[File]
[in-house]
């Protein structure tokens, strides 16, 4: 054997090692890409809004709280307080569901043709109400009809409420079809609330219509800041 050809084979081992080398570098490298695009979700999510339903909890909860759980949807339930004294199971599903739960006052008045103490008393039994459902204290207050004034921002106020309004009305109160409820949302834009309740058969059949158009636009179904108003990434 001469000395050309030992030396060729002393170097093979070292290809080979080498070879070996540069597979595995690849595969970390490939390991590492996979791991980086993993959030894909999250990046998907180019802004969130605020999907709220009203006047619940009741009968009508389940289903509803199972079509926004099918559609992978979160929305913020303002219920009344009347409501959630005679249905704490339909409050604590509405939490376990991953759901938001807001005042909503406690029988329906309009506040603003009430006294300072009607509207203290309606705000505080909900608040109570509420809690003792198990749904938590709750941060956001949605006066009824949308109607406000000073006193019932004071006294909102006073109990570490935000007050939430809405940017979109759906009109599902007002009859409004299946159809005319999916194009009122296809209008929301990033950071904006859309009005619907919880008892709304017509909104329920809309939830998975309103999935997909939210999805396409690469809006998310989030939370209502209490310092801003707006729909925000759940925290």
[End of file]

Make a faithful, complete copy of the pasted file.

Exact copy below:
[in-house]
């Protein structure tokens, strides 16, 4: 054997090692890409809004709280307080569901043709109400009809409420079809609330219509800041 050809084979081992080398570098490298695009979700999510339903909890909860759980949807339930004294199971599903739960006052008045103490008393039994459902204290207050004034921002106020309004009305109160409820949302834009309740058969059949158009636009179904108003990434 001469000395050309030992030396060729002393170097093979070292290809080979080498070879070996540069597979595995690849595969970390490939390991590492996979791991980086993993959030894909999250990046998907180019802004969130605020999907709220009203006047619940009741009968009508389940289903509803199972079509926004099918559609992978979160929305913020303002219920009344009347409501959630005679249905704490339909409050604590509405939490376990991953759901938001807001005042909503406690029988329906309009506040603003009430006294300072009607509207203290309606705000505080909900608040109570509420809690003792198990749904938590709750941060956001949605006066009824949308109607406000000073006193019932004071006294909102006073109990570490935000007050939430809405940017979109759906009109599902007002009859409004299946159809005319999916194009009122296809209008929301990033950071904006859309009005619907919880008892709304017509909104329920809309939830998975309103999935997909939210999805396409690469809006998310989030939370209502209490310092801003707006729909925000759940925290």